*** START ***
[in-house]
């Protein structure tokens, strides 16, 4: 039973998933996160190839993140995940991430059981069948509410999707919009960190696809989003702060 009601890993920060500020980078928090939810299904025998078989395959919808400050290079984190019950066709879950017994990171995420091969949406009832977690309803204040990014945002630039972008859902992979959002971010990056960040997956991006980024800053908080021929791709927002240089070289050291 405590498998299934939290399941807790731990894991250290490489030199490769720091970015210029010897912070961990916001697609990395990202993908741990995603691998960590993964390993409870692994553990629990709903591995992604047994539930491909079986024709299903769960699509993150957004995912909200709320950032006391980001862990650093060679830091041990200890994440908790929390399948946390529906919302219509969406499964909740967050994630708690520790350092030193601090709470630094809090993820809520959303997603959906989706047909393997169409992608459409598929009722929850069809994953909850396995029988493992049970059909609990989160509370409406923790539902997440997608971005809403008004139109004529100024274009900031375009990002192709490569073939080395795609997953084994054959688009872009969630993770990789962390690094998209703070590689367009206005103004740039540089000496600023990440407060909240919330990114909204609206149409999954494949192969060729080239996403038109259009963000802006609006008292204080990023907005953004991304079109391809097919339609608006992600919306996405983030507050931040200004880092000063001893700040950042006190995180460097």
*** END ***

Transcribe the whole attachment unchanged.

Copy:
[in-house]
């Protein structure tokens, strides 16, 4: 039973998933996160190839993140995940991430059981069948509410999707919009960190696809989003702060 009601890993920060500020980078928090939810299904025998078989395959919808400050290079984190019950066709879950017994990171995420091969949406009832977690309803204040990014945002630039972008859902992979959002971010990056960040997956991006980024800053908080021929791709927002240089070289050291 405590498998299934939290399941807790731990894991250290490489030199490769720091970015210029010897912070961990916001697609990395990202993908741990995603691998960590993964390993409870692994553990629990709903591995992604047994539930491909079986024709299903769960699509993150957004995912909200709320950032006391980001862990650093060679830091041990200890994440908790929390399948946390529906919302219509969406499964909740967050994630708690520790350092030193601090709470630094809090993820809520959303997603959906989706047909393997169409992608459409598929009722929850069809994953909850396995029988493992049970059909609990989160509370409406923790539902997440997608971005809403008004139109004529100024274009900031375009990002192709490569073939080395795609997953084994054959688009872009969630993770990789962390690094998209703070590689367009206005103004740039540089000496600023990440407060909240919330990114909204609206149409999954494949192969060729080239996403038109259009963000802006609006008292204080990023907005953004991304079109391809097919339609608006992600919306996405983030507050931040200004880092000063001893700040950042006190995180460097």